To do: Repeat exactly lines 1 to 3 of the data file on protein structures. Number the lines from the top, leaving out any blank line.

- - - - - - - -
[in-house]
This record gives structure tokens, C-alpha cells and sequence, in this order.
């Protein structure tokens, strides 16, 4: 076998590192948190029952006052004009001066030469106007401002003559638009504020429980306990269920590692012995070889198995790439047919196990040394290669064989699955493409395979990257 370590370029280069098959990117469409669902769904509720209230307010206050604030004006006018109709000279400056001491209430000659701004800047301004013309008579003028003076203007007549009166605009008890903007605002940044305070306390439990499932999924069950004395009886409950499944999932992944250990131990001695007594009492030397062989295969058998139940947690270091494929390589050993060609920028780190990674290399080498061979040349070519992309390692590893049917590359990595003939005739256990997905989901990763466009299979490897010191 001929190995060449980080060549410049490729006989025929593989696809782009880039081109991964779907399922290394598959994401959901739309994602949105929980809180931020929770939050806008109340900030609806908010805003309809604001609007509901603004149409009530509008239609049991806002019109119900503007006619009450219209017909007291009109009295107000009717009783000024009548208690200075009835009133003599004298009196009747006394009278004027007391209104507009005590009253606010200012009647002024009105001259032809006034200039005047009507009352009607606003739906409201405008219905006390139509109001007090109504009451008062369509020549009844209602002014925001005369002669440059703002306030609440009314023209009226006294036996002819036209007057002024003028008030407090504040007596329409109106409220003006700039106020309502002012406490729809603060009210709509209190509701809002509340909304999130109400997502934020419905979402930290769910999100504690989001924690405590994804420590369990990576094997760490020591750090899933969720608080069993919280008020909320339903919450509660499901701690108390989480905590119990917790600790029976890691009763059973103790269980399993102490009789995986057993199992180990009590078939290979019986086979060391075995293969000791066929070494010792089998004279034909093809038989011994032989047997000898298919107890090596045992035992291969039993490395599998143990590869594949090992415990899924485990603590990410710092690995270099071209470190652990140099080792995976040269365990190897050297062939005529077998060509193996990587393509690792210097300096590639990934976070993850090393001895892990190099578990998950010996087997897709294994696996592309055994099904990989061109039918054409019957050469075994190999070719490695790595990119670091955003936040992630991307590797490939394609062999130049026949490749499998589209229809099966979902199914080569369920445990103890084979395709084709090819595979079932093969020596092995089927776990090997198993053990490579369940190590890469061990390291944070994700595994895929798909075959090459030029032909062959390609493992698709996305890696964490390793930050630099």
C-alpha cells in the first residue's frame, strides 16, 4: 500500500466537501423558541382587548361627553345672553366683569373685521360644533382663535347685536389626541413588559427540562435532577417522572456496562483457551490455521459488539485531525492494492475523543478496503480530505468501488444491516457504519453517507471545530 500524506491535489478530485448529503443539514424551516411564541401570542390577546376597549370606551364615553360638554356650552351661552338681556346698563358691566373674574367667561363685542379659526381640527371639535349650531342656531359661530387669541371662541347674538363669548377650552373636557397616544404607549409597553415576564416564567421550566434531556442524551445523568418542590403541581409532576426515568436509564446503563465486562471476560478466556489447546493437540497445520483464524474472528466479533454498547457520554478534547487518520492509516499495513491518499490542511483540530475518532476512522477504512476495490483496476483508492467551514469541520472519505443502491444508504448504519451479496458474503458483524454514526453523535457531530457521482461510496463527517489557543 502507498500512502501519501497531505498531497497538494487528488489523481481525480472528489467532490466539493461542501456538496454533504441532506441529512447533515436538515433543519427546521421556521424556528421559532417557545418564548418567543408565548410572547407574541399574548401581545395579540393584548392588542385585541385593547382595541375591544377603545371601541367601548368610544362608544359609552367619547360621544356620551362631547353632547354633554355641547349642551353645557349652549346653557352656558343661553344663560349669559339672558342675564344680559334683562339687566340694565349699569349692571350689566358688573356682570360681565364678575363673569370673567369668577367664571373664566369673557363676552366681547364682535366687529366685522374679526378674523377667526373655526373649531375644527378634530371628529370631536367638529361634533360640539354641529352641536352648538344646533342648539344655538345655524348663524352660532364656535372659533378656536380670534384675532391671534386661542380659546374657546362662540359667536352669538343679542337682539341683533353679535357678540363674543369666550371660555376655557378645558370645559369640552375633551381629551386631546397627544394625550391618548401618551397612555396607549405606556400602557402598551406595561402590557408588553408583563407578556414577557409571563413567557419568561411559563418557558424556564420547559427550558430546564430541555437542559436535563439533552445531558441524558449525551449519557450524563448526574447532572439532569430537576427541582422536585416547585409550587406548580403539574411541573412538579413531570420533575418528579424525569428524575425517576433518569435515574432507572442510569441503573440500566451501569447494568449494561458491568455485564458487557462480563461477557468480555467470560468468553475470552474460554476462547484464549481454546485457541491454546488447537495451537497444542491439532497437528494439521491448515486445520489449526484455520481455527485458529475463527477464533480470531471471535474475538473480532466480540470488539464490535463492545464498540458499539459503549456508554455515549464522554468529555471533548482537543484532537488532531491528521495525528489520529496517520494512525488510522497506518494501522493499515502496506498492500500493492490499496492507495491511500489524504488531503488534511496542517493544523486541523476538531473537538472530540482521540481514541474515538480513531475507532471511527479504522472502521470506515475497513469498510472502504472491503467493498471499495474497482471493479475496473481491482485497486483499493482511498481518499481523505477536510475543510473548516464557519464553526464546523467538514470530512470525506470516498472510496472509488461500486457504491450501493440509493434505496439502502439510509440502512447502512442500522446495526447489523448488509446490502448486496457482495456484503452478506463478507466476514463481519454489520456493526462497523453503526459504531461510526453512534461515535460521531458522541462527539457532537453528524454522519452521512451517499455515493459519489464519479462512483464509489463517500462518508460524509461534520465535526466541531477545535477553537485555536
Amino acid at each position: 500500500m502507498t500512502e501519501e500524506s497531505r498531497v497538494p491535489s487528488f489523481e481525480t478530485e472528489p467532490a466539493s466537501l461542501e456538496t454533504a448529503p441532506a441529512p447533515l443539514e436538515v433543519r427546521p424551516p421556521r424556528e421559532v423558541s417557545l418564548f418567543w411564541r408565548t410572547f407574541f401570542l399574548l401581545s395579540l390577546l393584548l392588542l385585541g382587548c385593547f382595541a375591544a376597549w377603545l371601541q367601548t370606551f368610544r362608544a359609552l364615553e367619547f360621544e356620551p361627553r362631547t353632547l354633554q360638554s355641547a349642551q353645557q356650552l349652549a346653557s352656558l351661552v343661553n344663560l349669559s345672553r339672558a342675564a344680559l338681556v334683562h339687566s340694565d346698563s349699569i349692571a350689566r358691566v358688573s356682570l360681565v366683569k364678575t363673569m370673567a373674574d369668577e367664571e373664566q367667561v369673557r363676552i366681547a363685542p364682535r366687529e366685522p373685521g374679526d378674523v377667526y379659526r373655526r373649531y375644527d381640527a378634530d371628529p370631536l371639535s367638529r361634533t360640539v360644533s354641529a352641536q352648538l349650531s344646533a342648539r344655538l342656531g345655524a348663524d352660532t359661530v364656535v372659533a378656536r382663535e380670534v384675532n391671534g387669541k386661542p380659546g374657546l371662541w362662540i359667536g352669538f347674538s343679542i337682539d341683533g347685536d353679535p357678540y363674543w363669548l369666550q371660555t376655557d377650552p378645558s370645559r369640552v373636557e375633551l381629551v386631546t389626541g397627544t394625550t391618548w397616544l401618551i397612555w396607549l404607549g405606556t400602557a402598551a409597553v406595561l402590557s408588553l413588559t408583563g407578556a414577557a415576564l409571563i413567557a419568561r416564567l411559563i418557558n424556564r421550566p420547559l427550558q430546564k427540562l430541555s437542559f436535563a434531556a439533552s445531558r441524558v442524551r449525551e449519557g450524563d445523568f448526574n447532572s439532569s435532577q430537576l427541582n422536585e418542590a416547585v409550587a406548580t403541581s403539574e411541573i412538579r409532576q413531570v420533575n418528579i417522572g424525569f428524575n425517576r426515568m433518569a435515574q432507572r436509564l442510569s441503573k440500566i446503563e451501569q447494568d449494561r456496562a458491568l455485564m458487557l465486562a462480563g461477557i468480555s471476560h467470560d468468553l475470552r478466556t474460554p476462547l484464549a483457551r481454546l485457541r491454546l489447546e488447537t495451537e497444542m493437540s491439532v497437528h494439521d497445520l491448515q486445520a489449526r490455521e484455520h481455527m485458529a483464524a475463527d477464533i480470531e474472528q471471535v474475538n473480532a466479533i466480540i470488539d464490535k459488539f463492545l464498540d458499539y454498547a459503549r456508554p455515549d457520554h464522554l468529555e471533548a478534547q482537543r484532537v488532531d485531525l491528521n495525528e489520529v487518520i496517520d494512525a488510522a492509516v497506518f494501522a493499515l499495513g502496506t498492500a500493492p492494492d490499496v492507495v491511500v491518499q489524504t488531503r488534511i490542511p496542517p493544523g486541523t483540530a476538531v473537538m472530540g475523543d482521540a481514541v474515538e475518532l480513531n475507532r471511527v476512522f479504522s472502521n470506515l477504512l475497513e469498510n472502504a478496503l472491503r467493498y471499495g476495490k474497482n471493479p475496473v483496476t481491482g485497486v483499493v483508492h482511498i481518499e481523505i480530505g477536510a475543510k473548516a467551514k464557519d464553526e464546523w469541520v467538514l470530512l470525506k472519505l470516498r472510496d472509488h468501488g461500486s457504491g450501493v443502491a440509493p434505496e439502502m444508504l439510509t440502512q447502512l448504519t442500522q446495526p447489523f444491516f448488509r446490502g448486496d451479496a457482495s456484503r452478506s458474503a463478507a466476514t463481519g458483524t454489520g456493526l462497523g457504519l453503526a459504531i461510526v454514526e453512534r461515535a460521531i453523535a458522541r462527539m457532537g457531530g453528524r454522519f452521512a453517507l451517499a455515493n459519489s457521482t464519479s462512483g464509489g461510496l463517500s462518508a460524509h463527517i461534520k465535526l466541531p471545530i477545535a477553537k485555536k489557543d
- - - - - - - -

[in-house]
This record gives structure tokens, C-alpha cells and sequence, in this order.
């Protein structure tokens, strides 16, 4: 076998590192948190029952006052004009001066030469106007401002003559638009504020429980306990269920590692012995070889198995790439047919196990040394290669064989699955493409395979990257 370590370029280069098959990117469409669902769904509720209230307010206050604030004006006018109709000279400056001491209430000659701004800047301004013309008579003028003076203007007549009166605009008890903007605002940044305070306390439990499932999924069950004395009886409950499944999932992944250990131990001695007594009492030397062989295969058998139940947690270091494929390589050993060609920028780190990674290399080498061979040349070519992309390692590893049917590359990595003939005739256990997905989901990763466009299979490897010191 001929190995060449980080060549410049490729006989025929593989696809782009880039081109991964779907399922290394598959994401959901739309994602949105929980809180931020929770939050806008109340900030609806908010805003309809604001609007509901603004149409009530509008239609049991806002019109119900503007006619009450219209017909007291009109009295107000009717009783000024009548208690200075009835009133003599004298009196009747006394009278004027007391209104507009005590009253606010200012009647002024009105001259032809006034200039005047009507009352009607606003739906409201405008219905006390139509109001007090109504009451008062369509020549009844209602002014925001005369002669440059703002306030609440009314023209009226006294036996002819036209007057002024003028008030407090504040007596329409109106409220003006700039106020309502002012406490729809603060009210709509209190509701809002509340909304999130109400997502934020419905979402930290769910999100504690989001924690405590994804420590369990990576094997760490020591750090899933969720608080069993919280008020909320339903919450509660499901701690108390989480905590119990917790600790029976890691009763059973103790269980399993102490009789995986057993199992180990009590078939290979019986086979060391075995293969000791066929070494010792089998004279034909093809038989011994032989047997000898298919107890090596045992035992291969039993490395599998143990590869594949090992415990899924485990603590990410710092690995270099071209470190652990140099080792995976040269365990190897050297062939005529077998060509193996990587393509690792210097300096590639990934976070993850090393001895892990190099578990998950010996087997897709294994696996592309055994099904990989061109039918054409019957050469075994190999070719490695790595990119670091955003936040992630991307590797490939394609062999130049026949490749499998589209229809099966979902199914080569369920445990103890084979395709084709090819595979079932093969020596092995089927776990090997198993053990490579369940190590890469061990390291944070994700595994895929798909075959090459030029032909062959390609493992698709996305890696964490390793930050630099």